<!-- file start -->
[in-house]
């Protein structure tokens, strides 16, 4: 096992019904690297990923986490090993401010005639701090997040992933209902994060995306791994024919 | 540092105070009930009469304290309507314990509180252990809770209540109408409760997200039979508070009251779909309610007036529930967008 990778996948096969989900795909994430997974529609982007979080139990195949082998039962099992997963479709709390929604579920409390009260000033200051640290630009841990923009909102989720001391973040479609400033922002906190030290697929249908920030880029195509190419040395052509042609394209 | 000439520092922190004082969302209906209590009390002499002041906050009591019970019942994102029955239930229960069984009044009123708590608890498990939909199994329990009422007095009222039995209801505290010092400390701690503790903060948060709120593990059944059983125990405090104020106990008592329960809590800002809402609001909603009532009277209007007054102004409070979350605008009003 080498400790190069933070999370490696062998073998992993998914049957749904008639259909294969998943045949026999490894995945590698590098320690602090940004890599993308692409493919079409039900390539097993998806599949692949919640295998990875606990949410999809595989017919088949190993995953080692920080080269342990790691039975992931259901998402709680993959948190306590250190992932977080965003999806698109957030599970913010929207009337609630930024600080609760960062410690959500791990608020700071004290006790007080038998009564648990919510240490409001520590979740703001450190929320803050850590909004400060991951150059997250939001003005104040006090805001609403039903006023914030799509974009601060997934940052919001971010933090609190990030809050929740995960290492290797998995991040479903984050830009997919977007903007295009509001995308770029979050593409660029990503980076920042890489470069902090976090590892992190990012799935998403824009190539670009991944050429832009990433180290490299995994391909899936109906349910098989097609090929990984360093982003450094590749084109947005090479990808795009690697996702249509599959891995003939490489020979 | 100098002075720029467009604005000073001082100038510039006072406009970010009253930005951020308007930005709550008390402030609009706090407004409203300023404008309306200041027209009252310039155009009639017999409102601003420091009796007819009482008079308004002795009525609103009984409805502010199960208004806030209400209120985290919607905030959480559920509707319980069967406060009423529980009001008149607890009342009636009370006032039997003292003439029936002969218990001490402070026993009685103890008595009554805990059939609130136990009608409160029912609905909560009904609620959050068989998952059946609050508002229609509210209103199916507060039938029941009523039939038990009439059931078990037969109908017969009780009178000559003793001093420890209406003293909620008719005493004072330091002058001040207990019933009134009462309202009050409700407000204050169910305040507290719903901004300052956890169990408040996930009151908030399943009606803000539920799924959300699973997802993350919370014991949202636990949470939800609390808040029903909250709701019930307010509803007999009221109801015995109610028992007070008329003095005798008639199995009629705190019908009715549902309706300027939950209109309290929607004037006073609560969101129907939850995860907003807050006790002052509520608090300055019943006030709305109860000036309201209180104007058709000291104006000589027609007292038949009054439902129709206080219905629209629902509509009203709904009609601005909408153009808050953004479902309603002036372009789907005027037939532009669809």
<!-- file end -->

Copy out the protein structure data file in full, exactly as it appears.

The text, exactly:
[in-house]
């Protein structure tokens, strides 16, 4: 096992019904690297990923986490090993401010005639701090997040992933209902994060995306791994024919 | 540092105070009930009469304290309507314990509180252990809770209540109408409760997200039979508070009251779909309610007036529930967008 990778996948096969989900795909994430997974529609982007979080139990195949082998039962099992997963479709709390929604579920409390009260000033200051640290630009841990923009909102989720001391973040479609400033922002906190030290697929249908920030880029195509190419040395052509042609394209 | 000439520092922190004082969302209906209590009390002499002041906050009591019970019942994102029955239930229960069984009044009123708590608890498990939909199994329990009422007095009222039995209801505290010092400390701690503790903060948060709120593990059944059983125990405090104020106990008592329960809590800002809402609001909603009532009277209007007054102004409070979350605008009003 080498400790190069933070999370490696062998073998992993998914049957749904008639259909294969998943045949026999490894995945590698590098320690602090940004890599993308692409493919079409039900390539097993998806599949692949919640295998990875606990949410999809595989017919088949190993995953080692920080080269342990790691039975992931259901998402709680993959948190306590250190992932977080965003999806698109957030599970913010929207009337609630930024600080609760960062410690959500791990608020700071004290006790007080038998009564648990919510240490409001520590979740703001450190929320803050850590909004400060991951150059997250939001003005104040006090805001609403039903006023914030799509974009601060997934940052919001971010933090609190990030809050929740995960290492290797998995991040479903984050830009997919977007903007295009509001995308770029979050593409660029990503980076920042890489470069902090976090590892992190990012799935998403824009190539670009991944050429832009990433180290490299995994391909899936109906349910098989097609090929990984360093982003450094590749084109947005090479990808795009690697996702249509599959891995003939490489020979 | 100098002075720029467009604005000073001082100038510039006072406009970010009253930005951020308007930005709550008390402030609009706090407004409203300023404008309306200041027209009252310039155009009639017999409102601003420091009796007819009482008079308004002795009525609103009984409805502010199960208004806030209400209120985290919607905030959480559920509707319980069967406060009423529980009001008149607890009342009636009370006032039997003292003439029936002969218990001490402070026993009685103890008595009554805990059939609130136990009608409160029912609905909560009904609620959050068989998952059946609050508002229609509210209103199916507060039938029941009523039939038990009439059931078990037969109908017969009780009178000559003793001093420890209406003293909620008719005493004072330091002058001040207990019933009134009462309202009050409700407000204050169910305040507290719903901004300052956890169990408040996930009151908030399943009606803000539920799924959300699973997802993350919370014991949202636990949470939800609390808040029903909250709701019930307010509803007999009221109801015995109610028992007070008329003095005798008639199995009629705190019908009715549902309706300027939950209109309290929607004037006073609560969101129907939850995860907003807050006790002052509520608090300055019943006030709305109860000036309201209180104007058709000291104006000589027609007292038949009054439902129709206080219905629209629902509509009203709904009609601005909408153009808050953004479902309603002036372009789907005027037939532009669809």